David Raya’s performance came under scrutiny even as Arsenal defeated Manchester City as Mikel Arteta’s decision to bring him in ahead of Aaron Ramsdale remains a hot topic; Adam Bate examines the reasons for the change and the stats that support it…
Thursday 12 October 2023 15:11, UK
David Raya or Aaron Ramsdale? That debate continues but the mind of Mikel Arteta appears made up. Despite talk of rotation, Raya has started six out of seven games since making his Arsenal debut. Ramsdale’s only appearance came in the Carabao Cup.
Do not expect it to change. Raya is doing what Arteta demands.
The Spaniard had his awkward moments in the win over Manchester City after erring away to Lens in Europe. But with Arsenal unbeaten in the Premier League and level on points with the leaders, his manager is operating from a position of strength - and it shows.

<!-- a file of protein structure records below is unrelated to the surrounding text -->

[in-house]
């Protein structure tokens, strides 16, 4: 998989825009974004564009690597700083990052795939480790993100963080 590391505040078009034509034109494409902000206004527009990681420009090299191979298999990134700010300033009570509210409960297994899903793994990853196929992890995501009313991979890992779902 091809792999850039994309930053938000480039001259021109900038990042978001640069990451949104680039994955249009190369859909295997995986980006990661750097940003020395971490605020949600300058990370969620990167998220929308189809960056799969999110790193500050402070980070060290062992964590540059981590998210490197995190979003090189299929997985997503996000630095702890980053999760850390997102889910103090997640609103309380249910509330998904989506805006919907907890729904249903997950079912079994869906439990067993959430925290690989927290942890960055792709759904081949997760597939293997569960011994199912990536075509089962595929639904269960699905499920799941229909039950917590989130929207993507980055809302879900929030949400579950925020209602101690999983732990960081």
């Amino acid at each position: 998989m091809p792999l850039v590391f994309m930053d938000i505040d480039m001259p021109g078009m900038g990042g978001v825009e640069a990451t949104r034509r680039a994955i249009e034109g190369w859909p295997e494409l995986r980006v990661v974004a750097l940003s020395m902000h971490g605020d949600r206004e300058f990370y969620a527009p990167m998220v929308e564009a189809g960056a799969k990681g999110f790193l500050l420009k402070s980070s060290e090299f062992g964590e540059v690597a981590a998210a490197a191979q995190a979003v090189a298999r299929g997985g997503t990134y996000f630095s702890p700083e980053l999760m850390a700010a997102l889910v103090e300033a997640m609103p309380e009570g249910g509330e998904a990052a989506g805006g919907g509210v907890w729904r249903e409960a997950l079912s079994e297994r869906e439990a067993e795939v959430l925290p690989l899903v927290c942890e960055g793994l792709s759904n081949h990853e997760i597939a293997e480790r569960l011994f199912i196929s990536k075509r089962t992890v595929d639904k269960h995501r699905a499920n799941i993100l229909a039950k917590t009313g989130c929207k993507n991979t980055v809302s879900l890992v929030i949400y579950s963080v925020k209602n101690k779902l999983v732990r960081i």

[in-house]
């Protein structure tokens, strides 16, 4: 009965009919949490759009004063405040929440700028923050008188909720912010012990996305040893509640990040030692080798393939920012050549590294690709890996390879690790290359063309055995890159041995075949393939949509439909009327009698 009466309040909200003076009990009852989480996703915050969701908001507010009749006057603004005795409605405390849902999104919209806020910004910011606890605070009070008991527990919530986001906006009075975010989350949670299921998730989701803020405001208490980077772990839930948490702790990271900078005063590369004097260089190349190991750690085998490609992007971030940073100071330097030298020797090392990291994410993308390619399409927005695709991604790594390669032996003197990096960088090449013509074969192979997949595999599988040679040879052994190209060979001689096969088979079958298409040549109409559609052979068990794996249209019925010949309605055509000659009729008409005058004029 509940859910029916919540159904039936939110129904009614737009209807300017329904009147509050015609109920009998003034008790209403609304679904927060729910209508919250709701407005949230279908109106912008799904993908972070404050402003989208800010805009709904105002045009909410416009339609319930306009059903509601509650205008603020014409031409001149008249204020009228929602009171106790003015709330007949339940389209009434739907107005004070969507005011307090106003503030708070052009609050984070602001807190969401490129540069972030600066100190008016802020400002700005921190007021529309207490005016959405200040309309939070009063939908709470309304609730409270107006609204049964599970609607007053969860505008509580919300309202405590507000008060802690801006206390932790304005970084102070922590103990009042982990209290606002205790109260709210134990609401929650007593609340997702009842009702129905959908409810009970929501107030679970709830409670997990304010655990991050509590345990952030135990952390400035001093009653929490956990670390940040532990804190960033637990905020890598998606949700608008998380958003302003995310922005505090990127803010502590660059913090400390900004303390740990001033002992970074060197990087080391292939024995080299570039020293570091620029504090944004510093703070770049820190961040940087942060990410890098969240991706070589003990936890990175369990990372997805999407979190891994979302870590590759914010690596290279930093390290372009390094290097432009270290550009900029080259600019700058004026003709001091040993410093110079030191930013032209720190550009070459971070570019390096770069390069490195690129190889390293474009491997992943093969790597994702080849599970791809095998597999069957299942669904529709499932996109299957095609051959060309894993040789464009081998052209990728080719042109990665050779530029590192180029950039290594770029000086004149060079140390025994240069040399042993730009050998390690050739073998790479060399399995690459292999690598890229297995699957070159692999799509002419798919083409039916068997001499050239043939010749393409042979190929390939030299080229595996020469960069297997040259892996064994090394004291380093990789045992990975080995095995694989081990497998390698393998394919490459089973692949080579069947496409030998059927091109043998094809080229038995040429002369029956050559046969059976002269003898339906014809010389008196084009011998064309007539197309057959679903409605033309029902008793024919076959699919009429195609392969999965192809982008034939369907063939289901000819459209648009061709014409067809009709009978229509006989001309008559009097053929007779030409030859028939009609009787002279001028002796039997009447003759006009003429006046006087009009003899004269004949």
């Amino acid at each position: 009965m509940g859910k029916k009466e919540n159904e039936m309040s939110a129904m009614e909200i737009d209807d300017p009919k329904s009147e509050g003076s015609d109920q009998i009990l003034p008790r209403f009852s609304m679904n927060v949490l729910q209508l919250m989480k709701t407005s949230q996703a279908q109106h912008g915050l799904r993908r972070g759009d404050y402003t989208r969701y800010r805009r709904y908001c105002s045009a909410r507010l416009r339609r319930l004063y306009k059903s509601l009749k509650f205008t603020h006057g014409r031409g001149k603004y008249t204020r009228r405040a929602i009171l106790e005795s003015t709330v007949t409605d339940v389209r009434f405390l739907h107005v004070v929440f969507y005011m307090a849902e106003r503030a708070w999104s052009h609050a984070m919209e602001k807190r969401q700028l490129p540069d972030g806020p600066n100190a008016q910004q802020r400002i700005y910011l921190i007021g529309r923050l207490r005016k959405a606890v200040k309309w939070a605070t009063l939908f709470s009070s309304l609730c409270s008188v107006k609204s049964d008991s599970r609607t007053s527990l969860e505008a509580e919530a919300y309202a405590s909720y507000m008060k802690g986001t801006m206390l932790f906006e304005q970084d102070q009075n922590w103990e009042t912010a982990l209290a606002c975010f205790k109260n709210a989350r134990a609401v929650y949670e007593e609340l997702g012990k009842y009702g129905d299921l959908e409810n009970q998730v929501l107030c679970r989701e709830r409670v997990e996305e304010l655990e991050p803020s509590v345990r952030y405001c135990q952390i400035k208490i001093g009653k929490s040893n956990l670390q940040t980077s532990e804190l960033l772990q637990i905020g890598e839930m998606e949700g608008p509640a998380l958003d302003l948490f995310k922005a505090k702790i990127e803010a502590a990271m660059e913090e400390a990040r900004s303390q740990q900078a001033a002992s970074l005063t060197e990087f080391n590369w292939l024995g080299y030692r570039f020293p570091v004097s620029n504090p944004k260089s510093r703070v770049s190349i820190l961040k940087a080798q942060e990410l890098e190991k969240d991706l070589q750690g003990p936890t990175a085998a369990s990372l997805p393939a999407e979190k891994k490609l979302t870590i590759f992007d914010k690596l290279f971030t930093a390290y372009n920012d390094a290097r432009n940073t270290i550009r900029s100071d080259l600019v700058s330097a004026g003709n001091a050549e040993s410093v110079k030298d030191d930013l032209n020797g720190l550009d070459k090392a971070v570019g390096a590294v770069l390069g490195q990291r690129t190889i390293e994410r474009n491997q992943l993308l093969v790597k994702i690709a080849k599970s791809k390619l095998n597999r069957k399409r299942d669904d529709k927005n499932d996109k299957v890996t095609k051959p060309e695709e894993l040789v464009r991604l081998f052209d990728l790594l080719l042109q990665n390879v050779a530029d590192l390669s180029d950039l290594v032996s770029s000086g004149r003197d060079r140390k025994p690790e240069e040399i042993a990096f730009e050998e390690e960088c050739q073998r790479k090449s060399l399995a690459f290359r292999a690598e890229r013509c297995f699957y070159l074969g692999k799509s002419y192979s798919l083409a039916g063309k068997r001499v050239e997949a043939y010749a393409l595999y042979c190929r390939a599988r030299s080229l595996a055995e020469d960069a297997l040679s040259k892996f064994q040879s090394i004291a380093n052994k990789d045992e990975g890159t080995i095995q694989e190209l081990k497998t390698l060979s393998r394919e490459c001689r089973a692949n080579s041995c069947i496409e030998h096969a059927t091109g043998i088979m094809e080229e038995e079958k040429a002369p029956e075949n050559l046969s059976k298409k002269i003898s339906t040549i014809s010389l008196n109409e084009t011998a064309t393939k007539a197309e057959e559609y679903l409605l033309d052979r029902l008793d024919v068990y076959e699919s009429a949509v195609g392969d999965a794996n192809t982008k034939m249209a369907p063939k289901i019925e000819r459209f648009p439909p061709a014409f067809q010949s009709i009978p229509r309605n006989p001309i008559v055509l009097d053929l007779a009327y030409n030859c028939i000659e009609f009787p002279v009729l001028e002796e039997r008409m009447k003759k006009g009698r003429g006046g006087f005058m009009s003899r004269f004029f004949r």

"It is my fault. All my fault." That was Arteta's response to Raya's misplaced pass almost gifting City a goal on Sunday. "They can pull me up on it because I asked him to do that." Raya had the courage to keep playing even as supporters were audibly ill at ease.
"The crowd go like this with the players," said Arteta.
"I have seen it, the players start to kick balls everywhere and I said to him, 'you don't do that, make sure you don't do it', and he didn't do it. At the end, he got rewarded because the team started [to play] the game that we wanted to play much better, so a big compliment to him.